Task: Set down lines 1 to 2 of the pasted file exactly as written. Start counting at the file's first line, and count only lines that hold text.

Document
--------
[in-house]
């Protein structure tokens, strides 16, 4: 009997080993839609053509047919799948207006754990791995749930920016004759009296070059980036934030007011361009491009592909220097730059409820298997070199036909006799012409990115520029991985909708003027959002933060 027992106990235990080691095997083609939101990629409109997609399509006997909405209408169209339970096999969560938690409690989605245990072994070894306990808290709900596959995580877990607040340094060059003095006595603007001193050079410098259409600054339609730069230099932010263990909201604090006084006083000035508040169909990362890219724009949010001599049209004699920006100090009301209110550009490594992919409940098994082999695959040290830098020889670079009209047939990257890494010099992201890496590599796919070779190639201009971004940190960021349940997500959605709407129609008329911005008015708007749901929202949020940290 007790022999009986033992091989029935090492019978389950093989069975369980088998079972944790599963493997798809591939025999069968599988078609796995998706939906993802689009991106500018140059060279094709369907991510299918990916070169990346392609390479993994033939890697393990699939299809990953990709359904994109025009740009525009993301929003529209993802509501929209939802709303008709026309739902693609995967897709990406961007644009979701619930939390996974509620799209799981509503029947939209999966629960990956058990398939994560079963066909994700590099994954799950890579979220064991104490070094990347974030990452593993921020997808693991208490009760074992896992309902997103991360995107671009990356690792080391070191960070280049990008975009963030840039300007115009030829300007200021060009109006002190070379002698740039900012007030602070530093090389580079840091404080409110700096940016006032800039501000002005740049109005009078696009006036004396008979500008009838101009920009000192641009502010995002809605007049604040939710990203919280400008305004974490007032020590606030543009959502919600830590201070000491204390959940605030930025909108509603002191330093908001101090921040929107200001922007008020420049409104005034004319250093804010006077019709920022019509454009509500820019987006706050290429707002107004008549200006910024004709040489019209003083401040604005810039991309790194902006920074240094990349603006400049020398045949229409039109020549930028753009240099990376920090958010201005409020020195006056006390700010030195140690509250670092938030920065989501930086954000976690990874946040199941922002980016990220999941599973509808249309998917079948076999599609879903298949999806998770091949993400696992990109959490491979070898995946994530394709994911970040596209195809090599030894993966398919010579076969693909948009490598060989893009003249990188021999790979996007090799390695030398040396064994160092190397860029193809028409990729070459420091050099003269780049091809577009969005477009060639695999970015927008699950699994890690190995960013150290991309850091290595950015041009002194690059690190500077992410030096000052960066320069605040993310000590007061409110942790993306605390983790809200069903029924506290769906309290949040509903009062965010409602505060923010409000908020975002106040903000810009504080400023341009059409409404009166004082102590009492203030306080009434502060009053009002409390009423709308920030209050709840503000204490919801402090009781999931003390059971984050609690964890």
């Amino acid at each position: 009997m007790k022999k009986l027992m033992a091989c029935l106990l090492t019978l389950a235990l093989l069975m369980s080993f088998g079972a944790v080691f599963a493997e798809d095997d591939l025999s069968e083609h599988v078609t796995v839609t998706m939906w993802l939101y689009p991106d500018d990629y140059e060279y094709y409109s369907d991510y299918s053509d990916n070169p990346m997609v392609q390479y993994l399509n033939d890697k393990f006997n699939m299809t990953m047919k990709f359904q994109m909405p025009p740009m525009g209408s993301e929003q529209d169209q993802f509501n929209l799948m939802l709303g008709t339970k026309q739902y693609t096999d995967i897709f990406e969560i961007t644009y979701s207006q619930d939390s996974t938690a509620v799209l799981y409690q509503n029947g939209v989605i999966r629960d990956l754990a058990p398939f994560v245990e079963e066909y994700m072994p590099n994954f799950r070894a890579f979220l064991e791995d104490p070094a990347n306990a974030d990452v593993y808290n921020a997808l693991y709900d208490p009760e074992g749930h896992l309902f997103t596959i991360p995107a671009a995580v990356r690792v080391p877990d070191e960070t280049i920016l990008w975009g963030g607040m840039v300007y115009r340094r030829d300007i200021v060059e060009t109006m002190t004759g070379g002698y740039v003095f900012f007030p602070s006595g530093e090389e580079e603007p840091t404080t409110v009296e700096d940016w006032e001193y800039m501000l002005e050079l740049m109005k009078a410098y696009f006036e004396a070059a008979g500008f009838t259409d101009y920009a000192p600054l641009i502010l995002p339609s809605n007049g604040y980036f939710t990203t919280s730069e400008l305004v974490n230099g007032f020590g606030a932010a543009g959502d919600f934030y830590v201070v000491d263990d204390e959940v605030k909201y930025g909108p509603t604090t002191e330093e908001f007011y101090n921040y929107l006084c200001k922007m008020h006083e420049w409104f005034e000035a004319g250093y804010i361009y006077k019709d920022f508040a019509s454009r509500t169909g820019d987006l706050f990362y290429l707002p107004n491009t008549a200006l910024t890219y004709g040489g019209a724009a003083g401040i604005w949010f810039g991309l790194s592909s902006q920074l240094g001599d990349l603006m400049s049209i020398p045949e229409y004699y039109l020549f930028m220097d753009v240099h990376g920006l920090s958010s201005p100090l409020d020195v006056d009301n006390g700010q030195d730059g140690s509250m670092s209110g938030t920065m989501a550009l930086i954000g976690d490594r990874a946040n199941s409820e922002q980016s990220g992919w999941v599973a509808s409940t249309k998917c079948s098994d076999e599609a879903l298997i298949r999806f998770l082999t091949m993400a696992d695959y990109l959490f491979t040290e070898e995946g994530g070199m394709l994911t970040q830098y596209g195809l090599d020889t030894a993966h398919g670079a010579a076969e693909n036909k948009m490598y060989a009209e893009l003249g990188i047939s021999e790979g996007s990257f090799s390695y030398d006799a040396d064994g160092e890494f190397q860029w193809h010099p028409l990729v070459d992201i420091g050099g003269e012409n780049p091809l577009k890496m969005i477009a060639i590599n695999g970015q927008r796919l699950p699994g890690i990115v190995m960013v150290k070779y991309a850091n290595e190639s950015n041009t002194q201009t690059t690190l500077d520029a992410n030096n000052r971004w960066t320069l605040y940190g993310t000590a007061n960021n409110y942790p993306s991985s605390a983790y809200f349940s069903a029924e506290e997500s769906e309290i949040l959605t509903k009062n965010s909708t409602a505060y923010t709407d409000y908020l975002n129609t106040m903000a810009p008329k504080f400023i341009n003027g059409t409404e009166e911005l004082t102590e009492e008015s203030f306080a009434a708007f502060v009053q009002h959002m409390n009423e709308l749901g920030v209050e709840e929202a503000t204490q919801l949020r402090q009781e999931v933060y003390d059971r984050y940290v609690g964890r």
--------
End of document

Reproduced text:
[in-house]
């Protein structure tokens, strides 16, 4: 009997080993839609053509047919799948207006754990791995749930920016004759009296070059980036934030007011361009491009592909220097730059409820298997070199036909006799012409990115520029991985909708003027959002933060 027992106990235990080691095997083609939101990629409109997609399509006997909405209408169209339970096999969560938690409690989605245990072994070894306990808290709900596959995580877990607040340094060059003095006595603007001193050079410098259409600054339609730069230099932010263990909201604090006084006083000035508040169909990362890219724009949010001599049209004699920006100090009301209110550009490594992919409940098994082999695959040290830098020889670079009209047939990257890494010099992201890496590599796919070779190639201009971004940190960021349940997500959605709407129609008329911005008015708007749901929202949020940290 007790022999009986033992091989029935090492019978389950093989069975369980088998079972944790599963493997798809591939025999069968599988078609796995998706939906993802689009991106500018140059060279094709369907991510299918990916070169990346392609390479993994033939890697393990699939299809990953990709359904994109025009740009525009993301929003529209993802509501929209939802709303008709026309739902693609995967897709990406961007644009979701619930939390996974509620799209799981509503029947939209999966629960990956058990398939994560079963066909994700590099994954799950890579979220064991104490070094990347974030990452593993921020997808693991208490009760074992896992309902997103991360995107671009990356690792080391070191960070280049990008975009963030840039300007115009030829300007200021060009109006002190070379002698740039900012007030602070530093090389580079840091404080409110700096940016006032800039501000002005740049109005009078696009006036004396008979500008009838101009920009000192641009502010995002809605007049604040939710990203919280400008305004974490007032020590606030543009959502919600830590201070000491204390959940605030930025909108509603002191330093908001101090921040929107200001922007008020420049409104005034004319250093804010006077019709920022019509454009509500820019987006706050290429707002107004008549200006910024004709040489019209003083401040604005810039991309790194902006920074240094990349603006400049020398045949229409039109020549930028753009240099990376920090958010201005409020020195006056006390700010030195140690509250670092938030920065989501930086954000976690990874946040199941922002980016990220999941599973509808249309998917079948076999599609879903298949999806998770091949993400696992990109959490491979070898995946994530394709994911970040596209195809090599030894993966398919010579076969693909948009490598060989893009003249990188021999790979996007090799390695030398040396064994160092190397860029193809028409990729070459420091050099003269780049091809577009969005477009060639695999970015927008699950699994890690190995960013150290991309850091290595950015041009002194690059690190500077992410030096000052960066320069605040993310000590007061409110942790993306605390983790809200069903029924506290769906309290949040509903009062965010409602505060923010409000908020975002106040903000810009504080400023341009059409409404009166004082102590009492203030306080009434502060009053009002409390009423709308920030209050709840503000204490919801402090009781999931003390059971984050609690964890």